Meanwhile, back home in Sacramento, we continue to experience day after scorching day of 100° plus temperatures, as one of the hottest summers on record marches on into September.  Driving north from San Diego, we stopped for lunch in Santa Clarita before chugging over the Grapevine into the Central Valley.  The thermometer in our car displayed an outdoor temperature of 112°F.  It felt like a flashback to our three years of living out in the Mojave Desert.  Our holiday weekend promises more of the same, with the Saturday temperature forecast to hit 111° here in California’s capital.  We hide out in our tiny house and blast the A/C.  150 miles to our south, my octogenarian parents (who rarely turn on the central air in their large home) have been paying $400 per month in electricity bills just to keep the house cool enough to avoid heat stroke.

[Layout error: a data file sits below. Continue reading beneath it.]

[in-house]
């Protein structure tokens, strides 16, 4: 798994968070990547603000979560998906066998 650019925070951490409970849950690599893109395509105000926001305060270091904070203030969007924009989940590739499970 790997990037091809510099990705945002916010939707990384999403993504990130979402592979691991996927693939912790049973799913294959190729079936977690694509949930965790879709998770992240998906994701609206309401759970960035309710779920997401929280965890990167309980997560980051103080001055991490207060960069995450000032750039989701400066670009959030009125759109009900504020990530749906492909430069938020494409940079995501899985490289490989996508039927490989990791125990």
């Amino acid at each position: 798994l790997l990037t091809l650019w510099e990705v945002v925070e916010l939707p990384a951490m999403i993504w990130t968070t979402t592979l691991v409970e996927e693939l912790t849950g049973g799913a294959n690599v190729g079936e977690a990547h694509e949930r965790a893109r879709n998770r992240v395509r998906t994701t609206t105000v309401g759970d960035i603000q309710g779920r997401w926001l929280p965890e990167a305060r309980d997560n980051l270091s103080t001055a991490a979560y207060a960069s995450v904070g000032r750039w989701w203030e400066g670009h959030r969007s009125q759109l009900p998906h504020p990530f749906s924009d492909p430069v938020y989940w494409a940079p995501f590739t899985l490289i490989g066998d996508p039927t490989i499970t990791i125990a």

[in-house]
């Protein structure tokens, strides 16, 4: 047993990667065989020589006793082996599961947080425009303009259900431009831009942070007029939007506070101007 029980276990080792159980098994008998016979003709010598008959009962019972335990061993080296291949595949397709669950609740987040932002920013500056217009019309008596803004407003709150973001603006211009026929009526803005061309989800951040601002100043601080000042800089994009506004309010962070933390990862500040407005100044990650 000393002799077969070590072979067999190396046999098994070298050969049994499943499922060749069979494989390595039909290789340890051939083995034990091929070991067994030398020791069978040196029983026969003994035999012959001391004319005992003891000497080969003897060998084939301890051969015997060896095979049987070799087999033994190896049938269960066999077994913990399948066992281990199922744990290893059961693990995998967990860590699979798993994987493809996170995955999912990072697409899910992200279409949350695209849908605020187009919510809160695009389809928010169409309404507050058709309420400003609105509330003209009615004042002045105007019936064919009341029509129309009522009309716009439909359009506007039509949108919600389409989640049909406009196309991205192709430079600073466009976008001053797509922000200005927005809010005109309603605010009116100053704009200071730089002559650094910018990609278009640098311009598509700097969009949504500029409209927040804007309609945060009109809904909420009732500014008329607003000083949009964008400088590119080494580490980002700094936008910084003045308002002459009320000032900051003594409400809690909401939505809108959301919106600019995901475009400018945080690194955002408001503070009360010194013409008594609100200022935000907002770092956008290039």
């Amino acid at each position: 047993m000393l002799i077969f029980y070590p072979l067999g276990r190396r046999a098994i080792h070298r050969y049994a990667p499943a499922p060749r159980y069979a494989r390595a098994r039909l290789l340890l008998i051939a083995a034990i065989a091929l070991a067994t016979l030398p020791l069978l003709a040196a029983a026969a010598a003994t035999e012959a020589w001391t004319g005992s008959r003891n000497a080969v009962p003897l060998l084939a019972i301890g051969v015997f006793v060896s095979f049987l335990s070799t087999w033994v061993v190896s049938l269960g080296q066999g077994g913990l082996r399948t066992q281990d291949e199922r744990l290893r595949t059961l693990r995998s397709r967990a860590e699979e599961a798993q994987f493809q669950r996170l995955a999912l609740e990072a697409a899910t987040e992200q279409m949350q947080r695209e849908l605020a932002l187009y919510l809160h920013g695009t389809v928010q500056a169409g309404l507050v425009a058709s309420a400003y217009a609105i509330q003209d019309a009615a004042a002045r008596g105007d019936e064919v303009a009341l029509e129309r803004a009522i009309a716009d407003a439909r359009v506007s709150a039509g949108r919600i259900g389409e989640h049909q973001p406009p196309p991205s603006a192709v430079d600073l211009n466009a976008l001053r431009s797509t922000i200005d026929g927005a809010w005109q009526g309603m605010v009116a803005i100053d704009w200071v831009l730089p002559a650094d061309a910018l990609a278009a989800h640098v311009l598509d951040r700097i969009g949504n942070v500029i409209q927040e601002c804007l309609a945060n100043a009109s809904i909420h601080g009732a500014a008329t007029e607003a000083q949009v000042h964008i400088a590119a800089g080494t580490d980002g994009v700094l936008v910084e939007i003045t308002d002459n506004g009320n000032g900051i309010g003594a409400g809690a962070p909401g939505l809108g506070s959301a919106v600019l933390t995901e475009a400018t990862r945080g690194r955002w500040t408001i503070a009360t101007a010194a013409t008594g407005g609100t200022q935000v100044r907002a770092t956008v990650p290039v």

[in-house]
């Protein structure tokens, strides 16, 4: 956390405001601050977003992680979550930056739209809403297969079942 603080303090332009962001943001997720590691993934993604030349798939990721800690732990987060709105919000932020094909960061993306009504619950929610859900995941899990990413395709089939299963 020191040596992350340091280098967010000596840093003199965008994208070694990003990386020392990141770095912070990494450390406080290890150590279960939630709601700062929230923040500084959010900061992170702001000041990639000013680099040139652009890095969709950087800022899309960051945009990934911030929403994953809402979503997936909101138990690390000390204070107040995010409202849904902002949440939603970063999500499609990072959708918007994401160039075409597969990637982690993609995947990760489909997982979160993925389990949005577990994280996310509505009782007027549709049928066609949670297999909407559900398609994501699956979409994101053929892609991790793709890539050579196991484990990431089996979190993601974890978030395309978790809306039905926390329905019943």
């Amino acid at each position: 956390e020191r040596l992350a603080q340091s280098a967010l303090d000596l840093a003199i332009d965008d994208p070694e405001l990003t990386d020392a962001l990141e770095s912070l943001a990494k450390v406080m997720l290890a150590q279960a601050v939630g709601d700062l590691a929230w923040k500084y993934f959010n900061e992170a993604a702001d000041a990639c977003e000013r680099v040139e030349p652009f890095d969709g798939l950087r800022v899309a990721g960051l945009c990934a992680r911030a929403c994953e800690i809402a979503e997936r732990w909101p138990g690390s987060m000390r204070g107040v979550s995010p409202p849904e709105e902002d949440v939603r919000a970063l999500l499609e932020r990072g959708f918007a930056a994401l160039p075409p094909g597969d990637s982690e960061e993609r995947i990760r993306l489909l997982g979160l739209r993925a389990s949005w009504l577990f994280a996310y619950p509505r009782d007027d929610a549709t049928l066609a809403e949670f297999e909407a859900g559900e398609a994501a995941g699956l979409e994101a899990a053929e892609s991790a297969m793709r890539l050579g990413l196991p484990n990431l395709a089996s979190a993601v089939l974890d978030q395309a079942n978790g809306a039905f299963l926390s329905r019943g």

During the monotonous 1,000 mile plus round trip to and from San Diego, it was hard not to notice the roadside signs and billboards up and down the Central Valley along Interstate 5 and Highway 99.  I am a bit too young to remember the whimsical Burma Shave signs of yesteryear, but old enough to recall the goofy South of the Border signs that dot Interstate 95 through North Carolina as one approaches that tourist trap in Dillon, S.C.  Anyone remember the upside down sign emblazoned with the legend “Pedro Feex Later?”  It sounds more than a bit racist now, but as a child in the 1970s, I didn’t know any better and thought it was hilarious.  This from a New York Jewish white boy who had never met a Mexican-American and didn’t know what a tortilla is until the age of 35.